Installing msmtp is quite simple. The specific command depends, of course, on the distribution we are running on. On Debian and derivatives we can run:
$ sudo apt-get update && sudo apt-get install msmtp
To achieve the same result on Archlinux, we can run:
$ sudo pacman -S msmtp
On Fedora we use the dnf package manager:
$ sudo dnf install msmtp
On Red Hat Enterprise Linux and CentOS, it should be possible to install the software from the third party EPEL repository, using the same command above.
Configuring msmtp to work with gmail with app-specific password
Msmtp can be configured per-user or with a global configuration file. Each user that wants to obtain a specific configuration should use the
~/.msmtprc file. Appropriate permissions should be set on the it, so that it is readable and writable only by its owner. To use a global configuration we must use the
/etc/msmtprc file instead: for msmtprc to work correctly it should have
644 as permissions, so it must be readable by all the users. The configuration needed for the application to forward emails to the gmail smtp server is the following:
defaults auth on tls on tls_trust_file /etc/ssl/certs/ca-certificates.crt logfile /var/log/msmtp.log # Gmail configuration account gmail host smtp.gmail.com port 587 from firstname.lastname@example.org user your-username password app-specific-password account default: gmail
As you may have noticed, in the password field we used a google app-specific password. App specific passwords are passwords that are meant to be used with programs considered “less secure” by google, because they don’t use the auth2 authentication protocol. To generate such a password we must navigate to google app password page, log in, select an application to associate to a password (or enter a custom name) and confirm the creation. The created password will be displayed but you will not be able to recover it if you loose it, so be sure to keep it safe.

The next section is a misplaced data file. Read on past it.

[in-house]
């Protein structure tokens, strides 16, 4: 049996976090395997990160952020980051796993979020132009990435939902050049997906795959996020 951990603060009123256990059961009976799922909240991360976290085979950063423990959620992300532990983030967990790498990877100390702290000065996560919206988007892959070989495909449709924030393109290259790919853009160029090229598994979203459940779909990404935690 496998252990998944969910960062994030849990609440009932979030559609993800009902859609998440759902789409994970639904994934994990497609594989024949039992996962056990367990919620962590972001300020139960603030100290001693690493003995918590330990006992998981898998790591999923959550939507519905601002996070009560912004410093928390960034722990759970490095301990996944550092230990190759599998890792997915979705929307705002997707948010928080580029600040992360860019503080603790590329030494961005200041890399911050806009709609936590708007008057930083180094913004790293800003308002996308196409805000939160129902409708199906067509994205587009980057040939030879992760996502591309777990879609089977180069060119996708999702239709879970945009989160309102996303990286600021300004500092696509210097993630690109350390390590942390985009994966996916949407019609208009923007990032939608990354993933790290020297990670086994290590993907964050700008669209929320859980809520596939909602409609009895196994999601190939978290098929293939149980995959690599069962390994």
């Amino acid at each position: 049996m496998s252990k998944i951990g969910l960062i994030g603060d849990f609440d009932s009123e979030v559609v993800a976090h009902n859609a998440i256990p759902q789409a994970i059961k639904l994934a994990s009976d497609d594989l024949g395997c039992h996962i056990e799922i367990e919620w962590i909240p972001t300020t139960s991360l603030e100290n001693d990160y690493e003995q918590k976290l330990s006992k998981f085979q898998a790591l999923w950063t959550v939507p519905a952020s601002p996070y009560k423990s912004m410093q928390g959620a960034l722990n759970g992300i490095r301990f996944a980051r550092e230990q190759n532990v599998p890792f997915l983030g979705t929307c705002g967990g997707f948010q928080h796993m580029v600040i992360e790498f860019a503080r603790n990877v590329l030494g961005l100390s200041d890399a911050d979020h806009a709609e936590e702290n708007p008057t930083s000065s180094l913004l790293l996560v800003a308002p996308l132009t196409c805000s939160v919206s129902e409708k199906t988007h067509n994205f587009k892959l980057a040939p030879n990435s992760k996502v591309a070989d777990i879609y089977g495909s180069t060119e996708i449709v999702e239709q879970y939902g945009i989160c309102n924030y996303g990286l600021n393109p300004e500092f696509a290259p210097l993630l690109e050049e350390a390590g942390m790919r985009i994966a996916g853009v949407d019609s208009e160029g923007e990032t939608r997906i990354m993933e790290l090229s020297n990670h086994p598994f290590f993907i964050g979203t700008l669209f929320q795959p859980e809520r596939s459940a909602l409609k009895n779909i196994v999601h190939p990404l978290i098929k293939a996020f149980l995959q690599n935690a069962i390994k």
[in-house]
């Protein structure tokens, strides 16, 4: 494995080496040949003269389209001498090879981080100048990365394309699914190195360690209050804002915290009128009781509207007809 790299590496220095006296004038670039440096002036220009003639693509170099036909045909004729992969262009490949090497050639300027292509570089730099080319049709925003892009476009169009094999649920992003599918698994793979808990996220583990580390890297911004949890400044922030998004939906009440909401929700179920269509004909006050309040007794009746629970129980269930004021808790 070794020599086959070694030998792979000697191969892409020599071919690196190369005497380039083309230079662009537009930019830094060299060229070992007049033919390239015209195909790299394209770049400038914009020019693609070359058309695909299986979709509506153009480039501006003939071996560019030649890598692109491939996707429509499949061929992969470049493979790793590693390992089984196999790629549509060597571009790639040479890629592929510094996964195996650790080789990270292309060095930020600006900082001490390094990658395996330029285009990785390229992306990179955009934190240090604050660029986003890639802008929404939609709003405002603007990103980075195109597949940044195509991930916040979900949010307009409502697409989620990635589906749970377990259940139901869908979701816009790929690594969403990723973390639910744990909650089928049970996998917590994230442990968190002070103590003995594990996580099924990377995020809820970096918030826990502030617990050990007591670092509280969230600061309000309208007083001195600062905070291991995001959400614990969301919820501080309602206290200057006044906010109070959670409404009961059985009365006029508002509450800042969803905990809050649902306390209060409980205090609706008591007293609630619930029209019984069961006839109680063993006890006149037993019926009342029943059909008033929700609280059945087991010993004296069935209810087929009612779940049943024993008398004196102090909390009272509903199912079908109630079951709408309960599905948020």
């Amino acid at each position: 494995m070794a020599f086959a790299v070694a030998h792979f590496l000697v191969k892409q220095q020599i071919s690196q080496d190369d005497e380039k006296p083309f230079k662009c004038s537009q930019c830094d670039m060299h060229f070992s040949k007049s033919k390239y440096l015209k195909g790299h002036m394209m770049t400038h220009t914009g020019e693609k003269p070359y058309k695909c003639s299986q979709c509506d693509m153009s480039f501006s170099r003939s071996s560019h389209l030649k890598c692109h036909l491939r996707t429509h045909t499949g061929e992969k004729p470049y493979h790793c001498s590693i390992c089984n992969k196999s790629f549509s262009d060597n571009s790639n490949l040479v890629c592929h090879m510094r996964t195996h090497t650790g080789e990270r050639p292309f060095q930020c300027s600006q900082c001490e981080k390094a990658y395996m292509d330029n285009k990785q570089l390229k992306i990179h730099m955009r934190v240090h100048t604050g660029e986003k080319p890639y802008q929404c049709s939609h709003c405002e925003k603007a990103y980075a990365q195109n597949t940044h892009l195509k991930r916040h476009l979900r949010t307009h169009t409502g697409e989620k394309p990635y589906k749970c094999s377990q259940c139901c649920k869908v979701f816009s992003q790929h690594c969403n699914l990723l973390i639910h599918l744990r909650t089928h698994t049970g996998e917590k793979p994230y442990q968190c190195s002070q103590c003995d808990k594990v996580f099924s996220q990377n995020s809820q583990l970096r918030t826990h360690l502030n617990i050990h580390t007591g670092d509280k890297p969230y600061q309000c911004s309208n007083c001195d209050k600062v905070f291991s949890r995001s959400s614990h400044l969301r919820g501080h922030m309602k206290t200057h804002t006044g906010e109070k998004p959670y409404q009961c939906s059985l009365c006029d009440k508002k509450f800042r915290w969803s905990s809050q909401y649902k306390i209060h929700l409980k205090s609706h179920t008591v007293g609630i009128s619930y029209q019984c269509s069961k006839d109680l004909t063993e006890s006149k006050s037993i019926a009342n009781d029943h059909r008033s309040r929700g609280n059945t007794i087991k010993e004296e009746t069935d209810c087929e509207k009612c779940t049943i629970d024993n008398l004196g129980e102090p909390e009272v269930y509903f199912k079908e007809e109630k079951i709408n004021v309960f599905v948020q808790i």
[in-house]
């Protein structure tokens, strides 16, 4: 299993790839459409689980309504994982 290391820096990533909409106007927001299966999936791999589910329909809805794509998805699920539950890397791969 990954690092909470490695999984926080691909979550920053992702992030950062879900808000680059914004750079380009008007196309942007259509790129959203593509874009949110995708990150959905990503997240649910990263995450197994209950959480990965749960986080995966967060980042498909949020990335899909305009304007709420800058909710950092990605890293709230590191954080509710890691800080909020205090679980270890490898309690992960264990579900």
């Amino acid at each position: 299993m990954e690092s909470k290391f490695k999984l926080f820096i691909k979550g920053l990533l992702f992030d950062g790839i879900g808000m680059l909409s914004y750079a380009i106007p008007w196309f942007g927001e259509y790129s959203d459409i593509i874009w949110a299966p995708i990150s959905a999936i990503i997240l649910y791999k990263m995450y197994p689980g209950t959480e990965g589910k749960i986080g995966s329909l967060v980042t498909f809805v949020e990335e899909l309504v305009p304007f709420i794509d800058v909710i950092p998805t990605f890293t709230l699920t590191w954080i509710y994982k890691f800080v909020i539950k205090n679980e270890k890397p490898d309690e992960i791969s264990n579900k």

By default emails are sent by using the system mail command. For it to be able to work with msmtp, the
msmtp-mta package should also be installed: this package creates a sendmail symlink which points to msmtp and it is available on Debian and Archlinux (I couldn’t find it on Fedora). As an alternative, we can enter the following line into the
/etc/mail.rc configuration file:
set sendmail="/usr/bin/msmtp -t"
Testing the setup
With all things in place, we can verify that our setup works as expected. In the
/etc/smartd.conf file we comment all the lines and append the following one:
/dev/sda -a -m email@example.com -M test
We focus on the
/dev/sda device, and we already saw what the
-M options are for. Passing “test” as an argument to the latter, a test email will be sent to the specified address each time the daemon is restarted. So let’s do it by running:
$ sudo systemctl restart smartd
At this point, if everything is configured correctly, we should have received a mail!
In this article we took a look at smartd the daemon provided by the smartmontools options, that can be used to schedule S.M.A.R.T. tests and data gathering. We saw how to configure it, and what is the meaning of some of the directives that can be used in the configuration file. Finally, we saw how to use msmtp to forward email notifications externally via gmail smtp server.